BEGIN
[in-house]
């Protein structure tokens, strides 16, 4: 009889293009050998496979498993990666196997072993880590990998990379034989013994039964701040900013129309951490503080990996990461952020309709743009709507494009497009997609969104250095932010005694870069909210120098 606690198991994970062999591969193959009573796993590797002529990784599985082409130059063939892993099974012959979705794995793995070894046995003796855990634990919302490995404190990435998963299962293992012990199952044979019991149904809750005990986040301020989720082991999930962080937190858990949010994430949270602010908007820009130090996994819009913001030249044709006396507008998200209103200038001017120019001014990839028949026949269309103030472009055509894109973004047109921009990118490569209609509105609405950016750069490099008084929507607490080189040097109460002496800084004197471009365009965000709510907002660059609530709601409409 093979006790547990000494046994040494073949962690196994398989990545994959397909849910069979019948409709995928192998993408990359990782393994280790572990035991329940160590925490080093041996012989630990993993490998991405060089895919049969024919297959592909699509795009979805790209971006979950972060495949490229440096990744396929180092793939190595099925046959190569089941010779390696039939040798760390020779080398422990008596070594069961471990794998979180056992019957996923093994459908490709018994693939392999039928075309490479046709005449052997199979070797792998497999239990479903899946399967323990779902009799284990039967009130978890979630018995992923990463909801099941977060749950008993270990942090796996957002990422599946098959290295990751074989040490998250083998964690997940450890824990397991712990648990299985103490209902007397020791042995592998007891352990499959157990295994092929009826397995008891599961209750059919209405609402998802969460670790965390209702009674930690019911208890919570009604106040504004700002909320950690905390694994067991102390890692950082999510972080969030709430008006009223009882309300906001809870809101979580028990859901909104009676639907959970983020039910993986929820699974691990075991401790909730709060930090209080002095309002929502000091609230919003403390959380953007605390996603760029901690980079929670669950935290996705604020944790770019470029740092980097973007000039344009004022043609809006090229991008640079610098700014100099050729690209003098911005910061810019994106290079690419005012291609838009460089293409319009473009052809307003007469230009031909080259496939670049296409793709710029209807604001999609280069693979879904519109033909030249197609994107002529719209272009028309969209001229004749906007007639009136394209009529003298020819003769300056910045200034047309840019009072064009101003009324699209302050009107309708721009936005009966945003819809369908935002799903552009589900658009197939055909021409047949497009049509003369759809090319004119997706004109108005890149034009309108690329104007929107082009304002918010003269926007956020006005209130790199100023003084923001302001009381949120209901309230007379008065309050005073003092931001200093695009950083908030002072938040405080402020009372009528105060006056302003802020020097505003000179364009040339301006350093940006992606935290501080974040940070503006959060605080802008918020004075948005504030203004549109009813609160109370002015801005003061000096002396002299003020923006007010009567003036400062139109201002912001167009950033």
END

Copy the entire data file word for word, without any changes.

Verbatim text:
[in-house]
């Protein structure tokens, strides 16, 4: 009889293009050998496979498993990666196997072993880590990998990379034989013994039964701040900013129309951490503080990996990461952020309709743009709507494009497009997609969104250095932010005694870069909210120098 606690198991994970062999591969193959009573796993590797002529990784599985082409130059063939892993099974012959979705794995793995070894046995003796855990634990919302490995404190990435998963299962293992012990199952044979019991149904809750005990986040301020989720082991999930962080937190858990949010994430949270602010908007820009130090996994819009913001030249044709006396507008998200209103200038001017120019001014990839028949026949269309103030472009055509894109973004047109921009990118490569209609509105609405950016750069490099008084929507607490080189040097109460002496800084004197471009365009965000709510907002660059609530709601409409 093979006790547990000494046994040494073949962690196994398989990545994959397909849910069979019948409709995928192998993408990359990782393994280790572990035991329940160590925490080093041996012989630990993993490998991405060089895919049969024919297959592909699509795009979805790209971006979950972060495949490229440096990744396929180092793939190595099925046959190569089941010779390696039939040798760390020779080398422990008596070594069961471990794998979180056992019957996923093994459908490709018994693939392999039928075309490479046709005449052997199979070797792998497999239990479903899946399967323990779902009799284990039967009130978890979630018995992923990463909801099941977060749950008993270990942090796996957002990422599946098959290295990751074989040490998250083998964690997940450890824990397991712990648990299985103490209902007397020791042995592998007891352990499959157990295994092929009826397995008891599961209750059919209405609402998802969460670790965390209702009674930690019911208890919570009604106040504004700002909320950690905390694994067991102390890692950082999510972080969030709430008006009223009882309300906001809870809101979580028990859901909104009676639907959970983020039910993986929820699974691990075991401790909730709060930090209080002095309002929502000091609230919003403390959380953007605390996603760029901690980079929670669950935290996705604020944790770019470029740092980097973007000039344009004022043609809006090229991008640079610098700014100099050729690209003098911005910061810019994106290079690419005012291609838009460089293409319009473009052809307003007469230009031909080259496939670049296409793709710029209807604001999609280069693979879904519109033909030249197609994107002529719209272009028309969209001229004749906007007639009136394209009529003298020819003769300056910045200034047309840019009072064009101003009324699209302050009107309708721009936005009966945003819809369908935002799903552009589900658009197939055909021409047949497009049509003369759809090319004119997706004109108005890149034009309108690329104007929107082009304002918010003269926007956020006005209130790199100023003084923001302001009381949120209901309230007379008065309050005073003092931001200093695009950083908030002072938040405080402020009372009528105060006056302003802020020097505003000179364009040339301006350093940006992606935290501080974040940070503006959060605080802008918020004075948005504030203004549109009813609160109370002015801005003061000096002396002299003020923006007010009567003036400062139109201002912001167009950033």